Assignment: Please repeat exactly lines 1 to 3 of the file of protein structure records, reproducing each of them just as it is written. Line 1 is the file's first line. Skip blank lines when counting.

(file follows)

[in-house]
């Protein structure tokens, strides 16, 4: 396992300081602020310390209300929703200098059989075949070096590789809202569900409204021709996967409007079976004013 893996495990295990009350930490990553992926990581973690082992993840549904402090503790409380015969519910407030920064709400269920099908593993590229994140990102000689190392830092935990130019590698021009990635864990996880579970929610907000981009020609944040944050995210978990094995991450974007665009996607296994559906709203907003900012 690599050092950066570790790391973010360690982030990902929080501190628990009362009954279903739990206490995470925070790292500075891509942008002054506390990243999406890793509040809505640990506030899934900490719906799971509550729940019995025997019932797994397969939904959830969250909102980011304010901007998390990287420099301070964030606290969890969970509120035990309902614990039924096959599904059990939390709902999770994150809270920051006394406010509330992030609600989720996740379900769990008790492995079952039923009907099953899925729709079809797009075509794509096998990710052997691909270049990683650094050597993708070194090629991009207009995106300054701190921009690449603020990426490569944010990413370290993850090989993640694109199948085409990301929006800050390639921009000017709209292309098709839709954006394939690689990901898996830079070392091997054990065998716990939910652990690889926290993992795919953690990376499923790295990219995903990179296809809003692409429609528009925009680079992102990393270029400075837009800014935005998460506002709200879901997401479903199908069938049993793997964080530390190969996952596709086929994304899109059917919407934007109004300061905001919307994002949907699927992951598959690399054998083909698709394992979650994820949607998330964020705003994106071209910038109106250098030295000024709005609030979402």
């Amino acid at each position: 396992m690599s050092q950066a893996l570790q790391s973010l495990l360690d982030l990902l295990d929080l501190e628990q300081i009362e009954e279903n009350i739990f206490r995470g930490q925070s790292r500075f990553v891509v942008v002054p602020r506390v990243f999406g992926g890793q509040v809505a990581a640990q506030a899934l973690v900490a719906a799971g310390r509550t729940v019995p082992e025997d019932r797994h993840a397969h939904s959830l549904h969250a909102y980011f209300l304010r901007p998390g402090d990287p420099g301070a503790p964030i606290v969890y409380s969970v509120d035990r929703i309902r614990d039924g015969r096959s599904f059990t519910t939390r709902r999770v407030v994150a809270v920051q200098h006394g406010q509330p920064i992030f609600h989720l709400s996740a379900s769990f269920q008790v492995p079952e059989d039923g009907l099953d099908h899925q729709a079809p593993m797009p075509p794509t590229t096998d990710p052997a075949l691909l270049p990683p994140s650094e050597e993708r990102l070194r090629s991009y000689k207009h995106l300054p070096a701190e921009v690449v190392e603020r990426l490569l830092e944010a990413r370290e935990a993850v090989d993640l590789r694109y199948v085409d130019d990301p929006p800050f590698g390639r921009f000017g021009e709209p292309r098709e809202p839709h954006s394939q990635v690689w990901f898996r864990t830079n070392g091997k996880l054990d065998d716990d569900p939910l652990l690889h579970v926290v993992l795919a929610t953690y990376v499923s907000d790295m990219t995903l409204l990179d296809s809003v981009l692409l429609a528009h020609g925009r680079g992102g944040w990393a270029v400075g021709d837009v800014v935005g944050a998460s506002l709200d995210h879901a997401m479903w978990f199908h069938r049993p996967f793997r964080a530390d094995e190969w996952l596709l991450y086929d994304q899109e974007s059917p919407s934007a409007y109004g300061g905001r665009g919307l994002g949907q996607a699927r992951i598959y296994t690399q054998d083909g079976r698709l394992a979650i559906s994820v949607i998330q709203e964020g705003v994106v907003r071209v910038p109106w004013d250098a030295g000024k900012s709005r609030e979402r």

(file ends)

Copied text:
[in-house]
């Protein structure tokens, strides 16, 4: 396992300081602020310390209300929703200098059989075949070096590789809202569900409204021709996967409007079976004013 893996495990295990009350930490990553992926990581973690082992993840549904402090503790409380015969519910407030920064709400269920099908593993590229994140990102000689190392830092935990130019590698021009990635864990996880579970929610907000981009020609944040944050995210978990094995991450974007665009996607296994559906709203907003900012 690599050092950066570790790391973010360690982030990902929080501190628990009362009954279903739990206490995470925070790292500075891509942008002054506390990243999406890793509040809505640990506030899934900490719906799971509550729940019995025997019932797994397969939904959830969250909102980011304010901007998390990287420099301070964030606290969890969970509120035990309902614990039924096959599904059990939390709902999770994150809270920051006394406010509330992030609600989720996740379900769990008790492995079952039923009907099953899925729709079809797009075509794509096998990710052997691909270049990683650094050597993708070194090629991009207009995106300054701190921009690449603020990426490569944010990413370290993850090989993640694109199948085409990301929006800050390639921009000017709209292309098709839709954006394939690689990901898996830079070392091997054990065998716990939910652990690889926290993992795919953690990376499923790295990219995903990179296809809003692409429609528009925009680079992102990393270029400075837009800014935005998460506002709200879901997401479903199908069938049993793997964080530390190969996952596709086929994304899109059917919407934007109004300061905001919307994002949907699927992951598959690399054998083909698709394992979650994820949607998330964020705003994106071209910038109106250098030295000024709005609030979402």
């Amino acid at each position: 396992m690599s050092q950066a893996l570790q790391s973010l495990l360690d982030l990902l295990d929080l501190e628990q300081i009362e009954e279903n009350i739990f206490r995470g930490q925070s790292r500075f990553v891509v942008v002054p602020r506390v990243f999406g992926g890793q509040v809505a990581a640990q506030a899934l973690v900490a719906a799971g310390r509550t729940v019995p082992e025997d019932r797994h993840a397969h939904s959830l549904h969250a909102y980011f209300l304010r901007p998390g402090d990287p420099g301070a503790p964030i606290v969890y409380s969970v509120d035990r929703i309902r614990d039924g015969r096959s599904f059990t519910t939390r709902r999770v407030v994150a809270v920051q200098h006394g406010q509330p920064i992030f609600h989720l709400s996740a379900s769990f269920q008790v492995p079952e059989d039923g009907l099953d099908h899925q729709a079809p593993m797009p075509p794509t590229t096998d990710p052997a075949l691909l270049p990683p994140s650094e050597e993708r990102l070194r090629s991009y000689k207009h995106l300054p070096a701190e921009v690449v190392e603020r990426l490569l830092e944010a990413r370290e935990a993850v090989d993640l590789r694109y199948v085409d130019d990301p929006p800050f590698g390639r921009f000017g021009e709209p292309r098709e809202p839709h954006s394939q990635v690689w990901f898996r864990t830079n070392g091997k996880l054990d065998d716990d569900p939910l652990l690889h579970v926290v993992l795919a929610t953690y990376v499923s907000d790295m990219t995903l409204l990179d296809s809003v981009l692409l429609a528009h020609g925009r680079g992102g944040w990393a270029v400075g021709d837009v800014v935005g944050a998460s506002l709200d995210h879901a997401m479903w978990f199908h069938r049993p996967f793997r964080a530390d094995e190969w996952l596709l991450y086929d994304q899109e974007s059917p919407s934007a409007y109004g300061g905001r665009g919307l994002g949907q996607a699927r992951i598959y296994t690399q054998d083909g079976r698709l394992a979650i559906s994820v949607i998330q709203e964020g705003v994106v907003r071209v910038p109106w004013d250098a030295g000024k900012s709005r609030e979402r």